The perils of waywardness
Brett Lee has declared he's ready to bowl line and length like a bachelor confirms his intention to find a wife. But today he must have realised it's going to take more than a public announcement to make it work.
Maturity brings reflection and Lee, who is 29 on Tuesday, should wonder why the thought of blocking an end rather than raining bouncers and boundary opportunities has taken so long. It's been a popular question since his delayed Test return from ankle surgery in England, where he was fast, daring and generous.
Having waited 44 Tests to tinker with his thinking, Lee can't be expected to change overnight, but with each performance the economy rate becomes an escalating concern, especially in a side starting to realise mammoth first-innings totals are no longer on the same inevitable line as retirement and top tax rates. Today his first spell was quick, exciting and useful in delivering West Indies a racing start. His sixth over highlighted the overall problem: a short delivery that was cut; a couple of full drivable offerings including a no-ball; a move around the wicket for another mid-pitch hit; and a searing follow-up bouncer that clattered Devon Smith's helmet.
All of it was gripping, and Lee's comforting of Smith while on the ground was genuine, but his first spell leaked 39, giving West Indies a total of 62 from 12 overs. Smith then spent most of the rest of the afternoon giving Australia the headache with a brave and brash 88. Smith offered a valuable lesson in the benefit of patience as he skipped to his half-century in 69 balls and then utilised a further 106 deliveries as he gave West Indies a rope to hold.
Smith sealed his place in the side only last week with a century in the tour match against Queensland, and while he was shaky at times against pace, he accepted the bruises, managed to avoid the danger of Shane Warne and weaved a valuable sole offering. As the middle order faltered Smith remained firm in a display that proved he was prepared to forgo looking pretty for effectiveness.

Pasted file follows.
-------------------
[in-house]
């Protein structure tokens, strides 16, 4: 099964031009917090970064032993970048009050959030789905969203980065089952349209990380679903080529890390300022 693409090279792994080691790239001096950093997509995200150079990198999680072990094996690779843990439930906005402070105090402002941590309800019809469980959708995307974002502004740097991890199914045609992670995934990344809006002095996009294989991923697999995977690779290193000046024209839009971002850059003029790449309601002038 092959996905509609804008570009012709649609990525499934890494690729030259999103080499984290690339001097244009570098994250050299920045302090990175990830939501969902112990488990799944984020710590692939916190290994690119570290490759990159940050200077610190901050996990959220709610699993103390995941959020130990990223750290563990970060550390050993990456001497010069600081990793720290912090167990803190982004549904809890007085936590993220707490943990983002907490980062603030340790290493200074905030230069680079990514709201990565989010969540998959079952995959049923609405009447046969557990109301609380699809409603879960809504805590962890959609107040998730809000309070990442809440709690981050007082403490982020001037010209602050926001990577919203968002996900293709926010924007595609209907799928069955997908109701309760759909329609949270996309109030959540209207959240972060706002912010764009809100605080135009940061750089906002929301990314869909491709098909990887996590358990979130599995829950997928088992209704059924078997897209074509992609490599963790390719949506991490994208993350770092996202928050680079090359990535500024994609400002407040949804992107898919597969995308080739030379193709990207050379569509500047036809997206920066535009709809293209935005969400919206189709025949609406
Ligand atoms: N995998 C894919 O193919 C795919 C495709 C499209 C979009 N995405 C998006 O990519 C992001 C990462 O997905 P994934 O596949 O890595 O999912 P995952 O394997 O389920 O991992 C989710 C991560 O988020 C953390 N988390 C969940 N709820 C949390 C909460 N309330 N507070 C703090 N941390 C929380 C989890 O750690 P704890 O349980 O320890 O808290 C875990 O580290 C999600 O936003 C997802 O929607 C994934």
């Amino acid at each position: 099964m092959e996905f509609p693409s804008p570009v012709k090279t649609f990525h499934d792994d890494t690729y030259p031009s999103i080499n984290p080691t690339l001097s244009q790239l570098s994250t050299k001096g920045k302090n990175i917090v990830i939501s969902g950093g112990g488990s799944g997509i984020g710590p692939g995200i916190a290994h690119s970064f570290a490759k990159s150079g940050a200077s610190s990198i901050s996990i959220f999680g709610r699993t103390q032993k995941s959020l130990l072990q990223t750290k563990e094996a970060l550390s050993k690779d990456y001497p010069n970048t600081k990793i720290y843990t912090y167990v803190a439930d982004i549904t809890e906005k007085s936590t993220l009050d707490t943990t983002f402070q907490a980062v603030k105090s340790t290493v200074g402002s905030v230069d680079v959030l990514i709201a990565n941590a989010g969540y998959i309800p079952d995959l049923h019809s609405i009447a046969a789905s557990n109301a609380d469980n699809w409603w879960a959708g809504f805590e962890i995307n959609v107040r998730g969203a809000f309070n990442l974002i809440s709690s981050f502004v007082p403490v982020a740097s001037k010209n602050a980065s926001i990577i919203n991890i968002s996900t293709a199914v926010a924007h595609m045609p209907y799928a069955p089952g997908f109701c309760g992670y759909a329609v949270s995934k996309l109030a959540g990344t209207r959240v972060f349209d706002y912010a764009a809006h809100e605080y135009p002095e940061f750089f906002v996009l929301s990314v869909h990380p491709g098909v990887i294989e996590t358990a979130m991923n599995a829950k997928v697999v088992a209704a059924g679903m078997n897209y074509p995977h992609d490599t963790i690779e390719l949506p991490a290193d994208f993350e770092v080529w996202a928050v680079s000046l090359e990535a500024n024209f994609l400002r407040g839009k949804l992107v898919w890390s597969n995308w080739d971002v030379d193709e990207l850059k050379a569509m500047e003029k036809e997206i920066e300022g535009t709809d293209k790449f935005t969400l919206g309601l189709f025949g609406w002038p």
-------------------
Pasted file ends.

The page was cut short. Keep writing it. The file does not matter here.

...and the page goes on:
Australia's best examples of probing came from Warne, who caused much trouble but claimed only one wicket, and Glenn McGrath. Ricky Ponting called Corey Collymore a "mini-McGrath" on day one but the real thing was better. Chris Gayle was subdued in to playing a slash away from his body before McGrath absorbed some rare cover-driving treatment to force an edge from Ramnaresh Sarwan. He returned with the Gabba's lights on to turn another nick from Marlon Samuels and expose a crucial mistake from Smith.
Collymore had also asked his bowlers for more consistency and McGrath could have been forgiven for firing a similar question at Lee in the early stages. Returning for a second batch of six overs, Lee struggled to hit the same spot until he won an lbw verdict to Brian Lara that was spearing to the legside. From that moment he tied up the captain Shivnarine Chanderpaul with the precision expected from an attack's No. 2 and was rewarded with three maidens. The question again was: "Why did it take so long?"
The celebration of Lara's wicket was extravagant and it capped an eventful day that included probably the biggest six at the ground. Lee's thump off Daren Powell sailed on top of the grandstand roof, which towers to six storeys, and narrowly missed the former Test bowler Carl Rackemann and his family who had just passed through the turnstiles. Rackemann felt the ball fizz past and wondered on radio about the damage such a blow could have done to his young daughter.
Fortunately, Lee had produced another spectacular near-miss but the flashiness and brutality of his game will be difficult to curb. "It's always a tough one," Glenn McGrath said. "You don't want him to lose his natural flair and that's running in and getting batsmen jumping around."
Peter English is the Australasian editor of Cricinfo